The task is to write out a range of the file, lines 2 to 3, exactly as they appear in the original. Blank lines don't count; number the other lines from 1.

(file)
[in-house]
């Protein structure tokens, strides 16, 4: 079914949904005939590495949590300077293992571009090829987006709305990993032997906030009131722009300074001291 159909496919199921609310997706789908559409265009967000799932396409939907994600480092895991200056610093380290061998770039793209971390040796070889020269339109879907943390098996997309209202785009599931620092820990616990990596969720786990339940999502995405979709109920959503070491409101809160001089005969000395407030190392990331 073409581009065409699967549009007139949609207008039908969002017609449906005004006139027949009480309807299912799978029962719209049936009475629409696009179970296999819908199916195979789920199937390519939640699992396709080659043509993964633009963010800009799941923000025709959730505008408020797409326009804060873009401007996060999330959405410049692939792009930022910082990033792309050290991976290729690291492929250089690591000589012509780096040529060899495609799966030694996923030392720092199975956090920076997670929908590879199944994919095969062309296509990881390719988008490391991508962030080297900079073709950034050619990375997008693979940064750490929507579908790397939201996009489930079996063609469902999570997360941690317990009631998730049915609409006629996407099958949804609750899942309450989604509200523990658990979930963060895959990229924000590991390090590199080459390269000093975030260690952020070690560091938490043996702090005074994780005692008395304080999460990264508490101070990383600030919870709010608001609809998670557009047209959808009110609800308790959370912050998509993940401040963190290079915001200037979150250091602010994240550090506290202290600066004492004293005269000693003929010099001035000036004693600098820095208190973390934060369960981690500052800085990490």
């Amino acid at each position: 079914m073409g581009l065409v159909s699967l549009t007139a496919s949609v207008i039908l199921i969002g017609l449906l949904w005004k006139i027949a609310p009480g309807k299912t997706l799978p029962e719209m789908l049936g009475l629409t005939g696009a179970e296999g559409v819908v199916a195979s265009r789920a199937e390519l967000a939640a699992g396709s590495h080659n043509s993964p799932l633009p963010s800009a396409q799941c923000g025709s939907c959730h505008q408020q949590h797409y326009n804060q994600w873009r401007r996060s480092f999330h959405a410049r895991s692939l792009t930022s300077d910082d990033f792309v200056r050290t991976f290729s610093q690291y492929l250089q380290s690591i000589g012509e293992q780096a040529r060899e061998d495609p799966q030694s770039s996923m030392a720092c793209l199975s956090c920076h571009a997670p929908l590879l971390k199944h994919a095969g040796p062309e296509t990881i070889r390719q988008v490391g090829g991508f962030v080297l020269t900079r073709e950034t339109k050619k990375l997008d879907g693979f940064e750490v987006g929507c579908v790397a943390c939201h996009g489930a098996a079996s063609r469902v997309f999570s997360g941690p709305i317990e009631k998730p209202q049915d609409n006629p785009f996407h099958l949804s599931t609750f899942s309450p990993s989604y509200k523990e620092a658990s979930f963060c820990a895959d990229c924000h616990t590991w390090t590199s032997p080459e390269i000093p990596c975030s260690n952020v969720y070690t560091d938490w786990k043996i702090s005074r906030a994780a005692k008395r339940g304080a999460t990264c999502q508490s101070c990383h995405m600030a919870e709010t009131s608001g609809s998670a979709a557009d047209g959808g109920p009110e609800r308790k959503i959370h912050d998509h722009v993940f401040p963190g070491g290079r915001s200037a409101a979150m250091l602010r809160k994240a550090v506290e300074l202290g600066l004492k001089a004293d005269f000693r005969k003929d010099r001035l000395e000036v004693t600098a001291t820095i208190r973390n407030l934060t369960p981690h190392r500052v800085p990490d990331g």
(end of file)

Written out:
């Protein structure tokens, strides 16, 4: 079914949904005939590495949590300077293992571009090829987006709305990993032997906030009131722009300074001291 159909496919199921609310997706789908559409265009967000799932396409939907994600480092895991200056610093380290061998770039793209971390040796070889020269339109879907943390098996997309209202785009599931620092820990616990990596969720786990339940999502995405979709109920959503070491409101809160001089005969000395407030190392990331 073409581009065409699967549009007139949609207008039908969002017609449906005004006139027949009480309807299912799978029962719209049936009475629409696009179970296999819908199916195979789920199937390519939640699992396709080659043509993964633009963010800009799941923000025709959730505008408020797409326009804060873009401007996060999330959405410049692939792009930022910082990033792309050290991976290729690291492929250089690591000589012509780096040529060899495609799966030694996923030392720092199975956090920076997670929908590879199944994919095969062309296509990881390719988008490391991508962030080297900079073709950034050619990375997008693979940064750490929507579908790397939201996009489930079996063609469902999570997360941690317990009631998730049915609409006629996407099958949804609750899942309450989604509200523990658990979930963060895959990229924000590991390090590199080459390269000093975030260690952020070690560091938490043996702090005074994780005692008395304080999460990264508490101070990383600030919870709010608001609809998670557009047209959808009110609800308790959370912050998509993940401040963190290079915001200037979150250091602010994240550090506290202290600066004492004293005269000693003929010099001035000036004693600098820095208190973390934060369960981690500052800085990490």
């Amino acid at each position: 079914m073409g581009l065409v159909s699967l549009t007139a496919s949609v207008i039908l199921i969002g017609l449906l949904w005004k006139i027949a609310p009480g309807k299912t997706l799978p029962e719209m789908l049936g009475l629409t005939g696009a179970e296999g559409v819908v199916a195979s265009r789920a199937e390519l967000a939640a699992g396709s590495h080659n043509s993964p799932l633009p963010s800009a396409q799941c923000g025709s939907c959730h505008q408020q949590h797409y326009n804060q994600w873009r401007r996060s480092f999330h959405a410049r895991s692939l792009t930022s300077d910082d990033f792309v200056r050290t991976f290729s610093q690291y492929l250089q380290s690591i000589g012509e293992q780096a040529r060899e061998d495609p799966q030694s770039s996923m030392a720092c793209l199975s956090c920076h571009a997670p929908l590879l971390k199944h994919a095969g040796p062309e296509t990881i070889r390719q988008v490391g090829g991508f962030v080297l020269t900079r073709e950034t339109k050619k990375l997008d879907g693979f940064e750490v987006g929507c579908v790397a943390c939201h996009g489930a098996a079996s063609r469902v997309f999570s997360g941690p709305i317990e009631k998730p209202q049915d609409n006629p785009f996407h099958l949804s599931t609750f899942s309450p990993s989604y509200k523990e620092a658990s979930f963060c820990a895959d990229c924000h616990t590991w390090t590199s032997p080459e390269i000093p990596c975030s260690n952020v969720y070690t560091d938490w786990k043996i702090s005074r906030a994780a005692k008395r339940g304080a999460t990264c999502q508490s101070c990383h995405m600030a919870e709010t009131s608001g609809s998670a979709a557009d047209g959808g109920p009110e609800r308790k959503i959370h912050d998509h722009v993940f401040p963190g070491g290079r915001s200037a409101a979150m250091l602010r809160k994240a550090v506290e300074l202290g600066l004492k001089a004293d005269f000693r005969k003929d010099r001035l000395e000036v004693t600098a001291t820095i208190r973390n407030l934060t369960p981690h190392r500052v800085p990490d990331g």